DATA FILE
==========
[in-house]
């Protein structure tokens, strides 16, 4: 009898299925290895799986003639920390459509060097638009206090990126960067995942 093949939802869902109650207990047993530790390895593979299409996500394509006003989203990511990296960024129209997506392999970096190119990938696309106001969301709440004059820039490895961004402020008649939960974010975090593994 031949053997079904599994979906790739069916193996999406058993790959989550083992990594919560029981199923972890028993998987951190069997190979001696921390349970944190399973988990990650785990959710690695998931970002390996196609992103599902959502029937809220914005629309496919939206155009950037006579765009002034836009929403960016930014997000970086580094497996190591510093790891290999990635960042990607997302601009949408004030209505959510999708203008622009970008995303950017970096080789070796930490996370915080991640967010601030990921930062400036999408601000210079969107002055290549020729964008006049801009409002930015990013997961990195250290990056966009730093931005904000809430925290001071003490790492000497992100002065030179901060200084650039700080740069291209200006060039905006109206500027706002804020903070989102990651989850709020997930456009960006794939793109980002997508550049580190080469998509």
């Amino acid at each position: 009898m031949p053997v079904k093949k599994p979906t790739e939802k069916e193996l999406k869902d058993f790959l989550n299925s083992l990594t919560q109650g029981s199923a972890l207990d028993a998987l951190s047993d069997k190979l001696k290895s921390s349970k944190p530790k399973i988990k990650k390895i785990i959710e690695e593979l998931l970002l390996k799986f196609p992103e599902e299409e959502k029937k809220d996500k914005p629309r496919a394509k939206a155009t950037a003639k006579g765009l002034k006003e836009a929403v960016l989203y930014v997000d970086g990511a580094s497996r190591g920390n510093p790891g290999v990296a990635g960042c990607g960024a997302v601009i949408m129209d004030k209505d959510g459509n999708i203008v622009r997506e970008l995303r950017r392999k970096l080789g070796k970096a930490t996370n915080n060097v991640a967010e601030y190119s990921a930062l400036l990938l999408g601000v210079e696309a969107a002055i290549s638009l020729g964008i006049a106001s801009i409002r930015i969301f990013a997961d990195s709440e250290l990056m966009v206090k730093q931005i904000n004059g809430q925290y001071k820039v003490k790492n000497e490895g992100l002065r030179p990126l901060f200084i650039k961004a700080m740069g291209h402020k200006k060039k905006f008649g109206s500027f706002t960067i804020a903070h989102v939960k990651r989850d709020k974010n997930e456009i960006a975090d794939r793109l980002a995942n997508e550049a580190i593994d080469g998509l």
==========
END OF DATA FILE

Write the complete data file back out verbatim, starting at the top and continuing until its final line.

[in-house]
């Protein structure tokens, strides 16, 4: 009898299925290895799986003639920390459509060097638009206090990126960067995942 093949939802869902109650207990047993530790390895593979299409996500394509006003989203990511990296960024129209997506392999970096190119990938696309106001969301709440004059820039490895961004402020008649939960974010975090593994 031949053997079904599994979906790739069916193996999406058993790959989550083992990594919560029981199923972890028993998987951190069997190979001696921390349970944190399973988990990650785990959710690695998931970002390996196609992103599902959502029937809220914005629309496919939206155009950037006579765009002034836009929403960016930014997000970086580094497996190591510093790891290999990635960042990607997302601009949408004030209505959510999708203008622009970008995303950017970096080789070796930490996370915080991640967010601030990921930062400036999408601000210079969107002055290549020729964008006049801009409002930015990013997961990195250290990056966009730093931005904000809430925290001071003490790492000497992100002065030179901060200084650039700080740069291209200006060039905006109206500027706002804020903070989102990651989850709020997930456009960006794939793109980002997508550049580190080469998509």
């Amino acid at each position: 009898m031949p053997v079904k093949k599994p979906t790739e939802k069916e193996l999406k869902d058993f790959l989550n299925s083992l990594t919560q109650g029981s199923a972890l207990d028993a998987l951190s047993d069997k190979l001696k290895s921390s349970k944190p530790k399973i988990k990650k390895i785990i959710e690695e593979l998931l970002l390996k799986f196609p992103e599902e299409e959502k029937k809220d996500k914005p629309r496919a394509k939206a155009t950037a003639k006579g765009l002034k006003e836009a929403v960016l989203y930014v997000d970086g990511a580094s497996r190591g920390n510093p790891g290999v990296a990635g960042c990607g960024a997302v601009i949408m129209d004030k209505d959510g459509n999708i203008v622009r997506e970008l995303r950017r392999k970096l080789g070796k970096a930490t996370n915080n060097v991640a967010e601030y190119s990921a930062l400036l990938l999408g601000v210079e696309a969107a002055i290549s638009l020729g964008i006049a106001s801009i409002r930015i969301f990013a997961d990195s709440e250290l990056m966009v206090k730093q931005i904000n004059g809430q925290y001071k820039v003490k790492n000497e490895g992100l002065r030179p990126l901060f200084i650039k961004a700080m740069g291209h402020k200006k060039k905006f008649g109206s500027f706002t960067i804020a903070h989102v939960k990651r989850d709020k974010n997930e456009i960006a975090d794939r793109l980002a995942n997508e550049a580190i593994d080469g998509l």